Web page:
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WIREs Dev Biol
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Symmetry breaking in development and stochastic gene expression

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The prevailing emphasis in developmental biology since the expansion of the molecular biology age has been that developmental decisions are instructive. A cell differentiates to become a specific cell type because it receives a signal, whereas its neighbor that does not receive the signal adopts a different fate. This emphasis has been generally accepted, largely because of the success of this view in tractable invertebrate model organisms, and the widespread similarities in molecular regulation to the development of more complex species. An alternative emphasis, that cells make their own decisions, has until the past decade been conspicuously silent. Here I trace the re‐emergence of our appreciation of single cell decision‐making in development, and how widespread this phenomenon is likely to be. I will focus the discussion on the potential role of stochastic gene expression in generating differences between cells in the absence of simple instructive signals and highlight the complexity of systems proposed to involve this type of regulation. Finally, I will discuss the approaches required to fully test hypotheses that noisy gene regulation can be extrapolated through developmental time to accurately specify cell fate. WIREs Dev Biol 2017, 6:e284. doi: 10.1002/wdev.284 This article is categorized under: Gene Expression and Transcriptional Hierarchies > Regulatory Mechanisms Gene Expression and Transcriptional Hierarchies > Cellular Differentiation Technologies > Analysis of the Transcriptome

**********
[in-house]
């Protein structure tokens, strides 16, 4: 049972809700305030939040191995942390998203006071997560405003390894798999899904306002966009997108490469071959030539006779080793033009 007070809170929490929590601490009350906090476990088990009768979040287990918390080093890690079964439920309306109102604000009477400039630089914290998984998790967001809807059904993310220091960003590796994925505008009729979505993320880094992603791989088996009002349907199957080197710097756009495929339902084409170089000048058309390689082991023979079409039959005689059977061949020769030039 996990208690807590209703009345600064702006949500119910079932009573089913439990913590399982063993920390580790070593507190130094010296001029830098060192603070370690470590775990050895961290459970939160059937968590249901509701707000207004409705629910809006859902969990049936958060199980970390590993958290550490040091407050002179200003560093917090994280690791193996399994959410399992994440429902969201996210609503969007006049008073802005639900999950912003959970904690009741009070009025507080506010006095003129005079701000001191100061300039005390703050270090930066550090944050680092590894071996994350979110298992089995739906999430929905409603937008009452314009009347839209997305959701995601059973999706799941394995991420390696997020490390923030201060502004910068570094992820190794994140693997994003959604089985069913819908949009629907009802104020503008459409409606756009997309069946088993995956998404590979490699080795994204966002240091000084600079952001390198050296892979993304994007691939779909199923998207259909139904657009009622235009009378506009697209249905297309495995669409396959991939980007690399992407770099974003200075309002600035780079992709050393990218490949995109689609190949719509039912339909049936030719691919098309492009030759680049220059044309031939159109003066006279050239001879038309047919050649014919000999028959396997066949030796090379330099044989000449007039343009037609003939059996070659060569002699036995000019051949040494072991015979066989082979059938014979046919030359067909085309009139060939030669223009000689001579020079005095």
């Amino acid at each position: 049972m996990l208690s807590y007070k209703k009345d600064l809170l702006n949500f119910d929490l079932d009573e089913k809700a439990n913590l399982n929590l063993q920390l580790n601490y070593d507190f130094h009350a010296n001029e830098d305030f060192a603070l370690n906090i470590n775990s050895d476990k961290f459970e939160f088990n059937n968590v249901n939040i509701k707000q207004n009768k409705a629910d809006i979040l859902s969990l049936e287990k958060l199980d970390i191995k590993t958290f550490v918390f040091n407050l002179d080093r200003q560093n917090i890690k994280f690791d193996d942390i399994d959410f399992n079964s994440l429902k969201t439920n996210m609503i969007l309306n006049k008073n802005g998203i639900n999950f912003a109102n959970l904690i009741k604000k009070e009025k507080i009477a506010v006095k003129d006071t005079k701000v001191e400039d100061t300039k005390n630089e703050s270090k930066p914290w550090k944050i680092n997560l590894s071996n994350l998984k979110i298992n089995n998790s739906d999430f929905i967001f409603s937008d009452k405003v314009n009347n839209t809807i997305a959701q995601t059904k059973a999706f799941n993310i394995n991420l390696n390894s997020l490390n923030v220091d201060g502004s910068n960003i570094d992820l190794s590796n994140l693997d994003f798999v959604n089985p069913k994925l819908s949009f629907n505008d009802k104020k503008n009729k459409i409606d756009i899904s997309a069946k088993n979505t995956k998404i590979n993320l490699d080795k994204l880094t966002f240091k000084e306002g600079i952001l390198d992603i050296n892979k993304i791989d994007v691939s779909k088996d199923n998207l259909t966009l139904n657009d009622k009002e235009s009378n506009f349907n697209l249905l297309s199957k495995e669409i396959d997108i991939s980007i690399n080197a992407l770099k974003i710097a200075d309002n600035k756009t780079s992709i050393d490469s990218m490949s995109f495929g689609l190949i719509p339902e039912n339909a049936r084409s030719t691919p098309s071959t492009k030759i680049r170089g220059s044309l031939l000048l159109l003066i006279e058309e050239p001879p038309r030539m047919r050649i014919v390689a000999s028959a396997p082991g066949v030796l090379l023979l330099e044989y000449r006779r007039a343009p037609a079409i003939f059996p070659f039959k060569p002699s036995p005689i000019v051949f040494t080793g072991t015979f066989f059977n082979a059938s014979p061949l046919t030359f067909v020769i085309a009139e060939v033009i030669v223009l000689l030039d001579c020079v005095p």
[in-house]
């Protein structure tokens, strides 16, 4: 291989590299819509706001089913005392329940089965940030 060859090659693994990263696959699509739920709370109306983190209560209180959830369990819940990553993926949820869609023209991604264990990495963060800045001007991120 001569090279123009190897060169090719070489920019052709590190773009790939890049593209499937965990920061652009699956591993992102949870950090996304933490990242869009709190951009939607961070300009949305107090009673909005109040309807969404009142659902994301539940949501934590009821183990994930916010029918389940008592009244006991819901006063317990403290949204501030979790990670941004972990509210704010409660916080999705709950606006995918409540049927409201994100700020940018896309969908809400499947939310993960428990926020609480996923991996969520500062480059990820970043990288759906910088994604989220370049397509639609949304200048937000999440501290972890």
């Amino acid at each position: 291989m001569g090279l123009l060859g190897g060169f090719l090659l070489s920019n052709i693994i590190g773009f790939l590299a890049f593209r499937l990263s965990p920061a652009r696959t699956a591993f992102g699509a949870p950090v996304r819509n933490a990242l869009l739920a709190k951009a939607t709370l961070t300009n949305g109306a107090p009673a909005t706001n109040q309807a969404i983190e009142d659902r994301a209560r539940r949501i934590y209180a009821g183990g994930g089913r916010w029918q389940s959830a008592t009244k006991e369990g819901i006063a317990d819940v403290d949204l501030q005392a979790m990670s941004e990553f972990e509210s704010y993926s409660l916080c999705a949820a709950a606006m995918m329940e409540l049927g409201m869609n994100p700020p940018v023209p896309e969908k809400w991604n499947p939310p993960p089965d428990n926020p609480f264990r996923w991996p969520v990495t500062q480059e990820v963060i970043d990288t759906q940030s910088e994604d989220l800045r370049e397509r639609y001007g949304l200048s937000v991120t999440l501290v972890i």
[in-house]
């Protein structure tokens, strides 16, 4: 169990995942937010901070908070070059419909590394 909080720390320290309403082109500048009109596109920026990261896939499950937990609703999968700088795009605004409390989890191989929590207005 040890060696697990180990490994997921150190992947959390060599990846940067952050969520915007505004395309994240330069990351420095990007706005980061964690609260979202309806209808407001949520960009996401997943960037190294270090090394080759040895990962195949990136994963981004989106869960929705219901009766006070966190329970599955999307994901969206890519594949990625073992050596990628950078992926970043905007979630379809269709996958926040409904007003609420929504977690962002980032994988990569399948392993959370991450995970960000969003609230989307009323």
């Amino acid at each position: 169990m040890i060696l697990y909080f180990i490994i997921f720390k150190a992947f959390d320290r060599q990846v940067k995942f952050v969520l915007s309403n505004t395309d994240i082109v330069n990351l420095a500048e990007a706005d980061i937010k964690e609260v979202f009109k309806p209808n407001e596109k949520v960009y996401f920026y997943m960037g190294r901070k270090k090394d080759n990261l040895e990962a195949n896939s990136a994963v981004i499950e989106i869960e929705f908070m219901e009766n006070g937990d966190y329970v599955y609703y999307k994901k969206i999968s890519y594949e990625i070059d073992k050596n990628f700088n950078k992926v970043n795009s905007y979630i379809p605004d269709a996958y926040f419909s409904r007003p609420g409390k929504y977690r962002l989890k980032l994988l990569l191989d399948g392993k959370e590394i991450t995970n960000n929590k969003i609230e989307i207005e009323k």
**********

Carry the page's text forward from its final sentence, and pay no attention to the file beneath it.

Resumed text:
Different scenarios for how expression heterogeneity underlies cell differentiation to alternative fates X and Y. Each dot represents a cell. Green line in (b) and (d) shows time of fate ‘commitment.’ See text for details.
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Technologies > Analysis of the Transcriptome
Gene Expression and Transcriptional Hierarchies > Cellular Differentiation
Gene Expression and Transcriptional Hierarchies > Regulatory Mechanisms